The viewer is asked to face the crimes, and contemplate how such a paranoia and fear was able to sweep across the continent so effortlessly, and lead to so many people being executed without question and without real evidence in a court of law. The artist is almost forcing the viewer to take responsibility, to reflect and evaluate their own responses. We may not be responsible for the events, but it was mankind that allowed it to happen. We are forced to take responsibility for our kind; this may have happened hundreds of years ago, but could it happen today?
Memorials is a series of images taken at each location of death during the British Witch persecution. The artist has placed a single stem of lilies at each site in memory of the victims; the lily being a symbol for the soul of the departed receiving restored innocence after death. The victims that died at these sites were innocent of the crimes that they were accused of, yet they have never received restored innocence. Leaving lilies at these locations is an act of not just commemoration but an attempt to restore their innocence and not let them be forgotten. The artist is refusing to let them be remembered as men and women guilty of wicked crimes.
There is a confusing contradictory between the horrific violence of the events that occurred at these locations, and the normality and calmness of the landscape that the artist presents. We are presented with the landscape of what is left behind, the ordinary site that remains long after the tragedy. The artist allows the viewer to contemplate the meaning of what has taken place, and what has been lost. She shows a respect towards the victim that elevates the work to a tribute.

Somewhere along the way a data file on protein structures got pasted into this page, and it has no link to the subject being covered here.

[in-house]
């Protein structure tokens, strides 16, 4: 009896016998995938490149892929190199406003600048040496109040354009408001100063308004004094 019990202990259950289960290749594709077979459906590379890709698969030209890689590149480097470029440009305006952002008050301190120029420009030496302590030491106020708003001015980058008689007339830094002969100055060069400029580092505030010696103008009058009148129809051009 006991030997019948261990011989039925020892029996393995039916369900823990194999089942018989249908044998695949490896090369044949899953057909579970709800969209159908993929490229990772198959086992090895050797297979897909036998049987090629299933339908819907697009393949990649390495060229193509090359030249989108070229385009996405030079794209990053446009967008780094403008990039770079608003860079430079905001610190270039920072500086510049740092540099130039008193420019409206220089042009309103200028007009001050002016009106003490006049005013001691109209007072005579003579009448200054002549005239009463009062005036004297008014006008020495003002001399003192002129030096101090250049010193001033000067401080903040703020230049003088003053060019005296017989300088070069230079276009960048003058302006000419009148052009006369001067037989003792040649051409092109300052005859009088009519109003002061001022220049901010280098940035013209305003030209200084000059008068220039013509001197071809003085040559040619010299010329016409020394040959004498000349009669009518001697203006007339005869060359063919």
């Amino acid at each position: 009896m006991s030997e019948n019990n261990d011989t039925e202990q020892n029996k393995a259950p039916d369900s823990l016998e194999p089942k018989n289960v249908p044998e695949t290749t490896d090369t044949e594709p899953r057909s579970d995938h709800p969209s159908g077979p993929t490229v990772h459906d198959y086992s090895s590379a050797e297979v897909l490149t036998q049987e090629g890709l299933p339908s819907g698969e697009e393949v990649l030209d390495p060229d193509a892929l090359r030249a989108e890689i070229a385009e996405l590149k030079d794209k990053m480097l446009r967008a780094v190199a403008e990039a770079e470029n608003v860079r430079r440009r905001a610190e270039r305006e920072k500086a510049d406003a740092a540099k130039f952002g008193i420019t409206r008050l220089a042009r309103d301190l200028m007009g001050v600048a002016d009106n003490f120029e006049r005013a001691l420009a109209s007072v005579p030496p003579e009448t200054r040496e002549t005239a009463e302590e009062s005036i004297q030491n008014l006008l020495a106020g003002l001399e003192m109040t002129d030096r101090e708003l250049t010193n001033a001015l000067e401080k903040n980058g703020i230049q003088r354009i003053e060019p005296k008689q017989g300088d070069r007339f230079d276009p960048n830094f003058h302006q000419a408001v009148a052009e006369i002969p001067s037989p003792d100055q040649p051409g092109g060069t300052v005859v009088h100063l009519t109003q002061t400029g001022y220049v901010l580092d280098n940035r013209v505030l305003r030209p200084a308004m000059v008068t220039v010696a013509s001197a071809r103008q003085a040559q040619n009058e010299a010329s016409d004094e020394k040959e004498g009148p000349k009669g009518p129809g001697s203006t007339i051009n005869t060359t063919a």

Hangings is a visual response to the executions of the victims of the British Witch trials. The artist invites the viewer to engage with the motion of the piece, to engage with the motion of falling, and contemplate the deaths of the victims. Although each image has been captured at the site of execution, the artists does not ask the viewer to consider the landscape this time, but simply what occurred here. The distortion of the image makes it difficult to contextualise the location, an intentional decision from the artist to focus the viewers’ attention towards feeling instead of just seeing. The viewer is invited to experience the motion, to feel and connect with the victim and their death. The image demands the attention from the viewer, demanding them to come face to face with the pain, daring us to feel.
Final Moments is a series of images that responds to the idea of accepting the fate of death. The images created are representations of the final moments of the victims, imagined by the artist. The artist attempts to create a feeling of motion from a series of static images of locations where suspected witches met the end of their lives. The images appear to capture time passing, conveying a sense of motion that does not really exist, yet replicates the artist’s impression of losing consciousness. There is a calmness amongst the chaos of the built-up layers in the image that is reflective of the calmness envisaged to be felt at the end of life, and at the end of the chaos that these men and women experienced.